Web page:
THE government is losing P12 billion in revenues from smuggling of cement every year, according to a lawyer of Advocates for Good Governance, and linked some ranking customs officials in the smuggling of cement.
“The smuggled cement from Vietnam floods the local market and sold at a lower price compared to locally produced cement,” advocate lawyer Argee Guevarra said in a press briefing.
Guevarra said he already submitted the names of 12 companies and personalities involved in the smuggling of cement to Customs Commissioner Nicanor Faeldon and to conduct an investigation of some customs personnel involved in the illegal activity.
“We have submitted these to Commissioner Faeldon and urged him to go through all official records of the agency. We know that this is just the tip of the iceberg because our initial submissions may only form part of the bigger scheme, but enough to establish prima facie evidence to warrant the filing of cases of smuggling,” Guevarra said.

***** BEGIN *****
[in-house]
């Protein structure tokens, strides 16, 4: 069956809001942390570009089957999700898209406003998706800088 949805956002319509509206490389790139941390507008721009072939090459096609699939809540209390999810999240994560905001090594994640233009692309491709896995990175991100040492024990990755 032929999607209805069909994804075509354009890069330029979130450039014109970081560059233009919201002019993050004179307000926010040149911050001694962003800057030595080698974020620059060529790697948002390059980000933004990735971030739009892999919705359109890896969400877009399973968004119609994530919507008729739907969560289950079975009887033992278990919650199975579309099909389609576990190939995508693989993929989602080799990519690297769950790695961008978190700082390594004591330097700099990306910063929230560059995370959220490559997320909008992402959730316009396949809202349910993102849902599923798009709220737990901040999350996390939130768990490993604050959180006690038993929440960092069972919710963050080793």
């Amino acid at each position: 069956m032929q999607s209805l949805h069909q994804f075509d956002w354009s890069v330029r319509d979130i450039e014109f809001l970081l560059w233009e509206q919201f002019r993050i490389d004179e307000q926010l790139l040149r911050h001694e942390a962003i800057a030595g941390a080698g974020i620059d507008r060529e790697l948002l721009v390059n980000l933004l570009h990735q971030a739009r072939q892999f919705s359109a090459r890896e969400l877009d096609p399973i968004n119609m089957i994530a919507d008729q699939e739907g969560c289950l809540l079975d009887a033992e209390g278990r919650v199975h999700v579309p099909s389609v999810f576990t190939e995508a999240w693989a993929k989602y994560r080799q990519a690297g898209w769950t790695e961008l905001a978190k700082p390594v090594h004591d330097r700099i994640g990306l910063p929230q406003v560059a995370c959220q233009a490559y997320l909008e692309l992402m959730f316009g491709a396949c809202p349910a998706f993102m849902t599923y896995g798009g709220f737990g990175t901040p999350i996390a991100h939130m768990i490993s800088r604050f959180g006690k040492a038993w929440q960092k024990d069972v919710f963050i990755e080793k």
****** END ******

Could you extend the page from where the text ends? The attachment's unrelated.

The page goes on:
He said cement importers were able to declare very low freight charges for as low as $8, or P360 per metric ton when the prevailing charges for similar and other shipments ranged from $19 to $22.90, or P800 to P1,035 per metric ton.
“The shelf life of the cement is only six months but the importers reprocess the imported cement from Vietnam to pass the required quality set by Philippine standard,” he said.
Pending the outcome of the investigation, he said he will defer to Faeldon in naming the companies involved.
The Bureau of Customs estimates that it loses P547 million in revenues each day to smuggling, or P200 billion each year.
The amount lost to smuggling each year represented about 18 percent of the budget allotment for social services. This equaled to nearly a fourth of the allocation for economic services, including infrastructure, agriculture, and tourism.